> Dr. H,
> I am currently a freshman at Harvey Mudd. I'm considering a career in
> medicine because I'm very interested in the human body and in
> practical ways of fixing its problems. Professor Haushalter gave me
> your email address, saying you might be able to give important
> insight. At this point, I have not by any means decided that medicine
> is what I want to do with my life; it's just one of many options I'm
> mulling over. I don't have any specific questions yet, but if you
> would oblige me, I'd be very interested in hearing a little about what
> life is like for someone pursuing a career in medicine. If you have
> any tips as to how I might get a better idea whether this path would
> work for me, I would greatly appreciate those as well.
There is so much diversity in medicine itself that you could probably find a niche that you are interested in. I'd like to know a little more about yourself regarding what your motivations are in coming to Mudd and medicine.
A little bit about myself and my journey and the pitfalls along the way.
When I first came to Mudd, I wanted to be a scientist but never really considered medicine as a career. I was torn between biology and chemistry, but what sold me was when I talked to Dr. Purves (former chair of dept) and had a long talk about the lac operon and molecular biology.
I was definitely not prepared for the rigorous curriculum at Mudd. I'm not sure what the curve now is at Mudd, but when I was there in the late 90s it was around a B-. My first year I did slightly above average, except for physics for which I got a C+ (had an awful physics class in high school). Partly due to pride, I decided to take a physics class over the summer to prepare me for E&M. This random act probably helped me get into medical school.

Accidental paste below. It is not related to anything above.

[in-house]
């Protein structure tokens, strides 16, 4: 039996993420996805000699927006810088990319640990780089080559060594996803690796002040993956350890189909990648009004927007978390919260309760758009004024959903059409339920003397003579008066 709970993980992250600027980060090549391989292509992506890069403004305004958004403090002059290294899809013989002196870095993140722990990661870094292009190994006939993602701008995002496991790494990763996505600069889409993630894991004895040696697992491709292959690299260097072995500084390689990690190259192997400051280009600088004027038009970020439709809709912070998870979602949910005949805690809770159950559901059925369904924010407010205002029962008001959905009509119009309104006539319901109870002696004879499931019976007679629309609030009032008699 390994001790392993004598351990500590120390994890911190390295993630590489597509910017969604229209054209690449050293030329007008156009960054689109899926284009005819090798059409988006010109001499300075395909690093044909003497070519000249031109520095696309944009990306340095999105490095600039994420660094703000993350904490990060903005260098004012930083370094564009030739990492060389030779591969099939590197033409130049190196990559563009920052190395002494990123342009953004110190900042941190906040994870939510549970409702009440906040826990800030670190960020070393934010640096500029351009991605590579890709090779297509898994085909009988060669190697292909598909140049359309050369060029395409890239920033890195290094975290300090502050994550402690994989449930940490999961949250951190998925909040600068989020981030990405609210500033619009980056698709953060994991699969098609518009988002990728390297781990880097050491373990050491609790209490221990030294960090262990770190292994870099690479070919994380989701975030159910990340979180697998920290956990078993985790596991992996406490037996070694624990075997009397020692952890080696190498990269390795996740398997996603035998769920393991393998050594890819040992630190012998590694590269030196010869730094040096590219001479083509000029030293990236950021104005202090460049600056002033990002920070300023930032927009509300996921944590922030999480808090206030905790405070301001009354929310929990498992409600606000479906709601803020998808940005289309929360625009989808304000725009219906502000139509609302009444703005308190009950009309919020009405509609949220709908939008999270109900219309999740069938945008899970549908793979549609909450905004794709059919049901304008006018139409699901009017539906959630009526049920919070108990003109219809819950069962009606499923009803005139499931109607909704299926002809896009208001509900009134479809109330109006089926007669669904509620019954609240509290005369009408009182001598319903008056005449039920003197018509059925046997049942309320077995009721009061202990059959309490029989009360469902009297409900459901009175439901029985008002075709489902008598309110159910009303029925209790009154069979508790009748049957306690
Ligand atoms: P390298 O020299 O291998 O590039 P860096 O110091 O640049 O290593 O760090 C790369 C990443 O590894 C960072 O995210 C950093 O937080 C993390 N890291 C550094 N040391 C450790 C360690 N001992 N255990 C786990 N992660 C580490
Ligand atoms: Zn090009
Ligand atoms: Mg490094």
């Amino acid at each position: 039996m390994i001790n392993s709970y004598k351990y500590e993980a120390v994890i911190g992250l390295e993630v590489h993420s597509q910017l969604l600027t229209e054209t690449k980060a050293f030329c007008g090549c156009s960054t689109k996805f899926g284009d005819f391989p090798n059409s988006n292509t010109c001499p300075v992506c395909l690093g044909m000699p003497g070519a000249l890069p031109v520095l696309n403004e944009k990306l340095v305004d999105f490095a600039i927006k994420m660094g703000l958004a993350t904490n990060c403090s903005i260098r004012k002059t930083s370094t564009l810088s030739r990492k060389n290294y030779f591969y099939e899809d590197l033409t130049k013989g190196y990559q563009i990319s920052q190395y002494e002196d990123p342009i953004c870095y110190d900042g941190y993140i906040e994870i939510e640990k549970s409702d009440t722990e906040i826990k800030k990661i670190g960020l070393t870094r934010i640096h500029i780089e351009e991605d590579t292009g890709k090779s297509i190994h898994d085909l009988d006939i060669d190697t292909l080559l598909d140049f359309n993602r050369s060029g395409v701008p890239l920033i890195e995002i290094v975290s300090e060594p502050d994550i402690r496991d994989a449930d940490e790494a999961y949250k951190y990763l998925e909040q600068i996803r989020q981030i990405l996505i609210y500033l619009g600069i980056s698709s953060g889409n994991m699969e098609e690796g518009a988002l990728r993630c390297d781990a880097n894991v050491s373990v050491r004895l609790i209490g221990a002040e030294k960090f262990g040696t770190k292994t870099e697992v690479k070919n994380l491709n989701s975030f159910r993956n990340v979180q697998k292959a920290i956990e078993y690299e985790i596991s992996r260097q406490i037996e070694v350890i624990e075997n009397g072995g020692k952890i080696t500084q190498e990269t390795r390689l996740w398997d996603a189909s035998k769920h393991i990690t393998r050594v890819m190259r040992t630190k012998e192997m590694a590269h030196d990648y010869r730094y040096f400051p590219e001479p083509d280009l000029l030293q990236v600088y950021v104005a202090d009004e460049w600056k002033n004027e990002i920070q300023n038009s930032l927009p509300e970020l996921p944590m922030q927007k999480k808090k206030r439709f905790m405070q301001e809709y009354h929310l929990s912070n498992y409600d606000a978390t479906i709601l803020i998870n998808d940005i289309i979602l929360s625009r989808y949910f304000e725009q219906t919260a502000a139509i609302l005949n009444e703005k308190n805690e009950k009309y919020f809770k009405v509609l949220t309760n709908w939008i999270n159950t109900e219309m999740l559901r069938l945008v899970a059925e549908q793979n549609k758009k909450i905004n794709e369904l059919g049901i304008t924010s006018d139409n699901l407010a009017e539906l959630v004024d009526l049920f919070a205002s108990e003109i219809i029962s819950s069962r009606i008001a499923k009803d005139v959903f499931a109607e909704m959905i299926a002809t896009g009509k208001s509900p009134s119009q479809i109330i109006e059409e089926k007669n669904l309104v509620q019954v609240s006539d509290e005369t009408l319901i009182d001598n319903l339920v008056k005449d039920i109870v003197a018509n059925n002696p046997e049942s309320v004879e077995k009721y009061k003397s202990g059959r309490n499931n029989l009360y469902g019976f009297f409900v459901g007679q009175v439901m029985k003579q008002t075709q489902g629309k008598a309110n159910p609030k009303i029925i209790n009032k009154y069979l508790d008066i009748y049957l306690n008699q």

After doing research in plant biology, I felt that this was not what I wanted to do with the rest of my life. I enjoyed research immensely, but I wanted to make a difference in people's lives. At the end of my sophomore year, I decided to look into medicine.
One of the best things about Mudd is the intellectual firepower, strong honor code, camraderie, and lifelong friendships. I loved the place, and it was definitely the place for me. However, like I alluded to earlier grades was probably the reason why I didn't get in on my first try. I also lacked some of the volunteer work that most other premeds had done. It also didn't help that there wasn't anyone who knew the byzantine application system.
Once you get into medical school, you'll find it to be a piece of cake compared to Mudd. I found the first 2 years to be very easy. I did study hard, but all you need to do is to memorize everything in the lecture and do old exams.
After going through medicine and residency, I realized that what drives me is a combination of patient care and research. Looking back, Mudd is THE perfect place for someone who wants to be a physician-scientist. I'd like to understand how cells respond to injury (in particular the nephron) from the immune system's point of view. On the side, I'd like to be a transplant nephrologist. It has been a long road (graduated in 1998), but the light is at the end of the tunnel.
The hard part is finding the entrance of the tunnel.